How Rakuten Rewards Adapts to a New Affiliate Model – First Party Ads Platform – AdExchanger

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Rakuten Rewards, formerly Ebates, is an 800-pound gorilla in affiliate marketing.

But what’s the point of being bigger if no one wants to be in an affiliate?

Since its acquisition by Japanese e-commerce giant Rakuten and the rebranding of Ebates, Rakuten Rewards has set its sights outside the affiliate category.

“We are exiting the affiliate market, because we can target the use of our first-party data,” said Kristen Gall, president of Rakuten Rewards.

By combining owned and operated content with registered audiences to target, Rakuten Rewards has built a first-party media platform.

AdExchanger met with Gall about Rakuten Rewards’ first-party ad platform strategy, and how its value has evolved to meet the changes made by Walled Gardens by Amazon, Google and Apple.

AdExchanger: What’s new in Rakuten Rewards since the rebranding in 2019?

Kristen Gal: Understanding how people navigate the e-commerce system is critical. Over the past two years, we’ve come to realize the wealth of first-party data we’re sitting on.

We used to be a one-size-fits-all resource, wherever you are [as a merchant] Upload your cashback rate on our website. And it worked. But what we’ve been able to launch over the past year and a half is a program called Personalized Rewards, targeting an individually likable audience of merchant partners. It’s akin to how they use Facebook or Google to identify an audience to reach for acquisition, retention, retargeting, etc. We use money as leverage along with arguments.

What does “cashback as leverage with media” mean?

We are able to see the elasticity of demand. If you raise the cashback rate to double digits, I can tell you that you will reach 3 times or 4 times the trading volume on our platform. This is really consistent.

Next, the second thing we do is sell media on our platform to invite people to the party. If you raise your money to 10%, but don’t tell anyone about it, it’s like throwing a party without invitations.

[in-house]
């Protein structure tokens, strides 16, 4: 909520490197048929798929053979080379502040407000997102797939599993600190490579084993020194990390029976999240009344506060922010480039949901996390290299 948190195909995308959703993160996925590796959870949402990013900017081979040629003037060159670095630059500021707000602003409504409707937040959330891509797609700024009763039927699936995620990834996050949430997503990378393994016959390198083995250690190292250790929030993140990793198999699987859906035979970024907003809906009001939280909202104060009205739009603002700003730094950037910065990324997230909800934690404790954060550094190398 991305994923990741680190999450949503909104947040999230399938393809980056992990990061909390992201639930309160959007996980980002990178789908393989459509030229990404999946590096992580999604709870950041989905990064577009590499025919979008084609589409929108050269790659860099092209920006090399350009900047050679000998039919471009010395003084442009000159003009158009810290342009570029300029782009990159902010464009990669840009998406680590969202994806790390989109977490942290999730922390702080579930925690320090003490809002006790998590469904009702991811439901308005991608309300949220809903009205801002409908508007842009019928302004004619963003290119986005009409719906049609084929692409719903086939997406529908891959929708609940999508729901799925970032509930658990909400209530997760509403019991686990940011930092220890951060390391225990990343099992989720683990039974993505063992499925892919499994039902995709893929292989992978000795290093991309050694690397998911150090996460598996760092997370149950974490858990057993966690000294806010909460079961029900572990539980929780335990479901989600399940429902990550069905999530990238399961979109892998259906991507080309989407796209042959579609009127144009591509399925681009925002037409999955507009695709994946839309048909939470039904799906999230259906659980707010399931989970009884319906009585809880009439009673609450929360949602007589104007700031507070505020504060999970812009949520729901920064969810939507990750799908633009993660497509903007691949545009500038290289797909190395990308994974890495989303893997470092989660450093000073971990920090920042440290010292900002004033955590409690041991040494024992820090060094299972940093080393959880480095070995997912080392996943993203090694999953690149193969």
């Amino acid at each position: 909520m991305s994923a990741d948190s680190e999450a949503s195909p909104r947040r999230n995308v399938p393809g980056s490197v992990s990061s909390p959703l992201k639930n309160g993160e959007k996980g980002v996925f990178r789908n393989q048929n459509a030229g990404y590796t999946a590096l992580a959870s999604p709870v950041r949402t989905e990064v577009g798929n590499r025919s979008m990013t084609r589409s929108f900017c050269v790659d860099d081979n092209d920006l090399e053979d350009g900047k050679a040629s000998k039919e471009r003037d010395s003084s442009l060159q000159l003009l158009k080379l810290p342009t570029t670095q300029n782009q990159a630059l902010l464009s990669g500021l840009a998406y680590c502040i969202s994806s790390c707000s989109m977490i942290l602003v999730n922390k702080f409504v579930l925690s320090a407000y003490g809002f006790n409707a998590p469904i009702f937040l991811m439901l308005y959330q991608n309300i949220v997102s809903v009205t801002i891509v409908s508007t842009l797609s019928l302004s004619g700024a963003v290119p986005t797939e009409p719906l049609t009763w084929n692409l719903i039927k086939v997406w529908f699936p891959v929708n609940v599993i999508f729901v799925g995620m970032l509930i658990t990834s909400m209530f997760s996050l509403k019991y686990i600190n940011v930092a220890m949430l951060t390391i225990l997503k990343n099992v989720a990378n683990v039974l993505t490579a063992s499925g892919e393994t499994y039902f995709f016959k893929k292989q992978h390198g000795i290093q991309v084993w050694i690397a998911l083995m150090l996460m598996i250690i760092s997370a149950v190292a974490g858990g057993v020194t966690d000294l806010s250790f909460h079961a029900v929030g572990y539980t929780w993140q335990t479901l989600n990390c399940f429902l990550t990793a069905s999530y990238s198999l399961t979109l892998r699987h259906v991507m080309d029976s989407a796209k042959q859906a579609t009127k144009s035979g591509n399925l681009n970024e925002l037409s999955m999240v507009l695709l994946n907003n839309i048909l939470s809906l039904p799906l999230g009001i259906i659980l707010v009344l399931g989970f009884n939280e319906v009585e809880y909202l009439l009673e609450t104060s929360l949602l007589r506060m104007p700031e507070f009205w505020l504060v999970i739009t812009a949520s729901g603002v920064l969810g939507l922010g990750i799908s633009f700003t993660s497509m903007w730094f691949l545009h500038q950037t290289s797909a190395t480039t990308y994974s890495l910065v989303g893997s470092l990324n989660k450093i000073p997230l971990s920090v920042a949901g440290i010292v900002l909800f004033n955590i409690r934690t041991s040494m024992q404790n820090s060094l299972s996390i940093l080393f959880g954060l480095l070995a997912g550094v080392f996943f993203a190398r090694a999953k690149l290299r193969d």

The cashback mix, as well as the media hitting the right eyeballs, is where we get the most impact.

Are all of your ads on owned and managed properties?

It is primarily on our own content. We have banner ads at the top of the site, placements on mobile or desktop devices, ads on our app and a browser extension that we call the ‘button’.

Then we have our outreach programs, like email and push notifications, which are really impactful and can be targeted by first-party data.

A lot of what we do for our merchants is new network acquisition, because it’s very expensive to acquire new customers on platforms like Facebook and Google right now. and CPAs [cost per acquisitions] significantly. We’re kind of a secret alternative, where they can target very specific groups. Saks can upload their data and create a specific audience for customers who haven’t purchased in a year or more. They are looking for accurate targeting ability on alternative platforms.

We are working on an off-platform ad product that we call audience extension. This reaches our audience on other platforms, including display and social networking.

Is this a DSP partnership or with big social platforms?

We work with the Trade Desk and do some work with Facebook. This gives us the ability to extend our reach to our audience. We rely a lot on people who come back to our site or apps, so it pays to extend campaigns to other platforms these members use. But it is in beta now.

Will Amazon be your partner, even then Remove Affiliate Program last year?

That was a bad day. We already had a great partnership with Amazon at that point. And that was a very hard blow.

Fortunately, we have our own first-party data and are in a position to transfer the volume to other players.

What we’ve seen in the past is that when a retailer leaves the platform, about 75% of shoppers stay on the platform. Because they are, effectively, very geared towards cashback offers.

The world of affiliate marketing has changed significantly, even over the past year or two. And a lot of it revolves around a level of sophistication around data and expectations for ROAS that haven’t been in space before. It now owes the same expectations of metrics and the same expectations of performance as the display network, social networking, or search.

There is also the merger of merchants who see us as part of an opportunity to combat the Amazon.

Nike has pulled out of Amazon and wants to compete with them more directly. They’re one of our biggest partners, because we give them…the right targeting and metrics.

what do you mean by that?

For example, Nike sells through Foot Locker and through other retailers on the platform. But Nike also has its own direct affiliate program. Increasingly, these brands are bringing much of that spending and portions of their portfolio into the direct-to-consumer realm. Nike’s marketing engine is much bigger than it used to be. They used to let retailers own this marketing to shoppers, as did almost all brands. But they bring that power back inside.

Nike uses us as a mechanism to acquire new customers to compete against their direct competitors, from a DTC perspective, and to take that power away from retailers. And they do a very good job at it.

I think as brands see the smaller DTC startups doing really well, they realize how much power they have in this one-on-one relationship. And if you can convince someone to go directly to the brand’s website, that’s actually a lot more than the margin dollars in the brand’s pocket.

So we see brands playing significantly stronger on our platform, because they understand that the profitability equation can be more positive for them.

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